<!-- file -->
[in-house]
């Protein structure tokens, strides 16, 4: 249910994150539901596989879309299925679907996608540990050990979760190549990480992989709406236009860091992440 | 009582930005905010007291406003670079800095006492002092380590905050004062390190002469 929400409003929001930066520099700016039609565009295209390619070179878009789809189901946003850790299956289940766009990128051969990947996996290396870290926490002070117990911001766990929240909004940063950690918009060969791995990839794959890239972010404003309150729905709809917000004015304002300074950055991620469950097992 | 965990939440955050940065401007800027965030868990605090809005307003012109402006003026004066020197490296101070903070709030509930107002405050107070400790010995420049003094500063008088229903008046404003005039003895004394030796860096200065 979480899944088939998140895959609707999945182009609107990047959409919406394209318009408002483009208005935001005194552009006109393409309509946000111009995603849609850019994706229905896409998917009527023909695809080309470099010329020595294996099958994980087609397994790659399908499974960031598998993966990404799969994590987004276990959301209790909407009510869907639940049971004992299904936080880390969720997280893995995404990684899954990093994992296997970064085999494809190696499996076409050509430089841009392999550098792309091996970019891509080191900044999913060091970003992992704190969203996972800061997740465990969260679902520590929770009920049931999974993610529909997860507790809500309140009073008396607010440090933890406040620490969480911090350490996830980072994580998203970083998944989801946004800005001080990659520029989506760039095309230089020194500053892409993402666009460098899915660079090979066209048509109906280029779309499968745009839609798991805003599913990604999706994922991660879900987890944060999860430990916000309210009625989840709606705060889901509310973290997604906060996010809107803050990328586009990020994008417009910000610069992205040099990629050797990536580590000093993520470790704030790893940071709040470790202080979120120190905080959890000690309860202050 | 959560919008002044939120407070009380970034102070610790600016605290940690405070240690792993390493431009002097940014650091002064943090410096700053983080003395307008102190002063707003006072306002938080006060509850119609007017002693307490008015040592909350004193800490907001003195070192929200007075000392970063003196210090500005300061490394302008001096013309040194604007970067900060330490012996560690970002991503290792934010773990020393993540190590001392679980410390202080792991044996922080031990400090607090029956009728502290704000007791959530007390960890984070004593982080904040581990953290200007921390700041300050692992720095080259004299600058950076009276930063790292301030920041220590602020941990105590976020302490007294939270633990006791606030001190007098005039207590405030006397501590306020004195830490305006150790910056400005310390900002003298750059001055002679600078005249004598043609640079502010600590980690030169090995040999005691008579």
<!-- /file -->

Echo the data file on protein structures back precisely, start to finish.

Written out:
[in-house]
């Protein structure tokens, strides 16, 4: 249910994150539901596989879309299925679907996608540990050990979760190549990480992989709406236009860091992440 | 009582930005905010007291406003670079800095006492002092380590905050004062390190002469 929400409003929001930066520099700016039609565009295209390619070179878009789809189901946003850790299956289940766009990128051969990947996996290396870290926490002070117990911001766990929240909004940063950690918009060969791995990839794959890239972010404003309150729905709809917000004015304002300074950055991620469950097992 | 965990939440955050940065401007800027965030868990605090809005307003012109402006003026004066020197490296101070903070709030509930107002405050107070400790010995420049003094500063008088229903008046404003005039003895004394030796860096200065 979480899944088939998140895959609707999945182009609107990047959409919406394209318009408002483009208005935001005194552009006109393409309509946000111009995603849609850019994706229905896409998917009527023909695809080309470099010329020595294996099958994980087609397994790659399908499974960031598998993966990404799969994590987004276990959301209790909407009510869907639940049971004992299904936080880390969720997280893995995404990684899954990093994992296997970064085999494809190696499996076409050509430089841009392999550098792309091996970019891509080191900044999913060091970003992992704190969203996972800061997740465990969260679902520590929770009920049931999974993610529909997860507790809500309140009073008396607010440090933890406040620490969480911090350490996830980072994580998203970083998944989801946004800005001080990659520029989506760039095309230089020194500053892409993402666009460098899915660079090979066209048509109906280029779309499968745009839609798991805003599913990604999706994922991660879900987890944060999860430990916000309210009625989840709606705060889901509310973290997604906060996010809107803050990328586009990020994008417009910000610069992205040099990629050797990536580590000093993520470790704030790893940071709040470790202080979120120190905080959890000690309860202050 | 959560919008002044939120407070009380970034102070610790600016605290940690405070240690792993390493431009002097940014650091002064943090410096700053983080003395307008102190002063707003006072306002938080006060509850119609007017002693307490008015040592909350004193800490907001003195070192929200007075000392970063003196210090500005300061490394302008001096013309040194604007970067900060330490012996560690970002991503290792934010773990020393993540190590001392679980410390202080792991044996922080031990400090607090029956009728502290704000007791959530007390960890984070004593982080904040581990953290200007921390700041300050692992720095080259004299600058950076009276930063790292301030920041220590602020941990105590976020302490007294939270633990006791606030001190007098005039207590405030006397501590306020004195830490305006150790910056400005310390900002003298750059001055002679600078005249004598043609640079502010600590980690030169090995040999005691008579």